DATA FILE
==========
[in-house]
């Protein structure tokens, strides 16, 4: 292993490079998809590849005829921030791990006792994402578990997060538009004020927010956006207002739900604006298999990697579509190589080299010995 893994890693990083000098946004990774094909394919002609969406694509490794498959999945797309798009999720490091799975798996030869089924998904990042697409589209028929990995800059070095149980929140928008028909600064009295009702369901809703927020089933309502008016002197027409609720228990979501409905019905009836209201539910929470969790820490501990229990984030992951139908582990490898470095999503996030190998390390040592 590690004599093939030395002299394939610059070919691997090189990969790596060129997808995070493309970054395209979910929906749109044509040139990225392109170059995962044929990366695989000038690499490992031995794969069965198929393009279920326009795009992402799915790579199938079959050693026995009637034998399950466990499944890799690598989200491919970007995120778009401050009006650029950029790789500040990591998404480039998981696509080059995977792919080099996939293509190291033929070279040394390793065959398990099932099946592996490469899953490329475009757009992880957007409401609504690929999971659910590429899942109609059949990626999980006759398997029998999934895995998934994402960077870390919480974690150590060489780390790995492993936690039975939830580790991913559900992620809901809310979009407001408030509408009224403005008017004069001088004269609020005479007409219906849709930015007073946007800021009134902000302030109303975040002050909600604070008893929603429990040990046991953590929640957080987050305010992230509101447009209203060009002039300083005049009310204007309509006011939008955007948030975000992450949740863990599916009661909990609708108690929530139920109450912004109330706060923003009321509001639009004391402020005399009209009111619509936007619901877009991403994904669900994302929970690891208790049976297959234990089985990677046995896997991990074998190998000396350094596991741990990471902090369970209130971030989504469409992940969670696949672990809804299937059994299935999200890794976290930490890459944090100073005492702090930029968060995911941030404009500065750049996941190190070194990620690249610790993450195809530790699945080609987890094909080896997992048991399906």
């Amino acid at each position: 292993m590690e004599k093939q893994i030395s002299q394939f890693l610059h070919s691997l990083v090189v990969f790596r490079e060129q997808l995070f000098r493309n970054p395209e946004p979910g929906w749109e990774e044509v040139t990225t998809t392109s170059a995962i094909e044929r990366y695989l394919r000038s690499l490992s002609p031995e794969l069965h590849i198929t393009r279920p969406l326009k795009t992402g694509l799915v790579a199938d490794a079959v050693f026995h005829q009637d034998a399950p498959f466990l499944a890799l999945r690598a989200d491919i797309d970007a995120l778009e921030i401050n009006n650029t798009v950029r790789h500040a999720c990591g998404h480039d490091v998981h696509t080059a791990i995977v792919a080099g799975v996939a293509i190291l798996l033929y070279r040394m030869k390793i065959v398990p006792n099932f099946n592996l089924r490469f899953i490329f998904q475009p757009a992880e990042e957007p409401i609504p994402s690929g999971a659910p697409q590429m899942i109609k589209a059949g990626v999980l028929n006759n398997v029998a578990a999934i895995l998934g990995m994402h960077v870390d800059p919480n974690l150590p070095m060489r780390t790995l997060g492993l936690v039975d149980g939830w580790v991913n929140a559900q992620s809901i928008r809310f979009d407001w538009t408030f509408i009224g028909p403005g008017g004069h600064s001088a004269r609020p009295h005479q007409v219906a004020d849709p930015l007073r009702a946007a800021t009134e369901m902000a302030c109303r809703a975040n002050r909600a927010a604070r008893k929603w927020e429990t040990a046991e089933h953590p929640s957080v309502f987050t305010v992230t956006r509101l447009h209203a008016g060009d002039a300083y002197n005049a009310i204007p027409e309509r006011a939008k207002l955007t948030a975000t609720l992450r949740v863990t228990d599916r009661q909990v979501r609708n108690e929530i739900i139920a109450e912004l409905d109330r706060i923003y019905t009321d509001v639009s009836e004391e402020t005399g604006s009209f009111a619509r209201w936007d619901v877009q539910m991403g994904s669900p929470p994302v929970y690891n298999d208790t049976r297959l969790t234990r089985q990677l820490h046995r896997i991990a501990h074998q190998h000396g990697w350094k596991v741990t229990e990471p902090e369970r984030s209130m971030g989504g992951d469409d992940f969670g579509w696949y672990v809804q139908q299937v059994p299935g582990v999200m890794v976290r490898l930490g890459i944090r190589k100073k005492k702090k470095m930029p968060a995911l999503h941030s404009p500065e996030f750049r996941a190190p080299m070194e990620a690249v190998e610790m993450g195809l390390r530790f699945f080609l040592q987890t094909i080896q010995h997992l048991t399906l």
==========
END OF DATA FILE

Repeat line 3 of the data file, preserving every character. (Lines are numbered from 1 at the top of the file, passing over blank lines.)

């Amino acid at each position: 292993m590690e004599k093939q893994i030395s002299q394939f890693l610059h070919s691997l990083v090189v990969f790596r490079e060129q997808l995070f000098r493309n970054p395209e946004p979910g929906w749109e990774e044509v040139t990225t998809t392109s170059a995962i094909e044929r990366y695989l394919r000038s690499l490992s002609p031995e794969l069965h590849i198929t393009r279920p969406l326009k795009t992402g694509l799915v790579a199938d490794a079959v050693f026995h005829q009637d034998a399950p498959f466990l499944a890799l999945r690598a989200d491919i797309d970007a995120l778009e921030i401050n009006n650029t798009v950029r790789h500040a999720c990591g998404h480039d490091v998981h696509t080059a791990i995977v792919a080099g799975v996939a293509i190291l798996l033929y070279r040394m030869k390793i065959v398990p006792n099932f099946n592996l089924r490469f899953i490329f998904q475009p757009a992880e990042e957007p409401i609504p994402s690929g999971a659910p697409q590429m899942i109609k589209a059949g990626v999980l028929n006759n398997v029998a578990a999934i895995l998934g990995m994402h960077v870390d800059p919480n974690l150590p070095m060489r780390t790995l997060g492993l936690v039975d149980g939830w580790v991913n929140a559900q992620s809901i928008r809310f979009d407001w538009t408030f509408i009224g028909p403005g008017g004069h600064s001088a004269r609020p009295h005479q007409v219906a004020d849709p930015l007073r009702a946007a800021t009134e369901m902000a302030c109303r809703a975040n002050r909600a927010a604070r008893k929603w927020e429990t040990a046991e089933h953590p929640s957080v309502f987050t305010v992230t956006r509101l447009h209203a008016g060009d002039a300083y002197n005049a009310i204007p027409e309509r006011a939008k207002l955007t948030a975000t609720l992450r949740v863990t228990d599916r009661q909990v979501r609708n108690e929530i739900i139920a109450e912004l409905d109330r706060i923003y019905t009321d509001v639009s009836e004391e402020t005399g604006s009209f009111a619509r209201w936007d619901v877009q539910m991403g994904s669900p929470p994302v929970y690891n298999d208790t049976r297959l969790t234990r089985q990677l820490h046995r896997i991990a501990h074998q190998h000396g990697w350094k596991v741990t229990e990471p902090e369970r984030s209130m971030g989504g992951d469409d992940f969670g579509w696949y672990v809804q139908q299937v059994p299935g582990v999200m890794v976290r490898l930490g890459i944090r190589k100073k005492k702090k470095m930029p968060a995911l999503h941030s404009p500065e996030f750049r996941a190190p080299m070194e990620a690249v190998e610790m993450g195809l390390r530790f699945f080609l040592q987890t094909i080896q010995h997992l048991t399906l």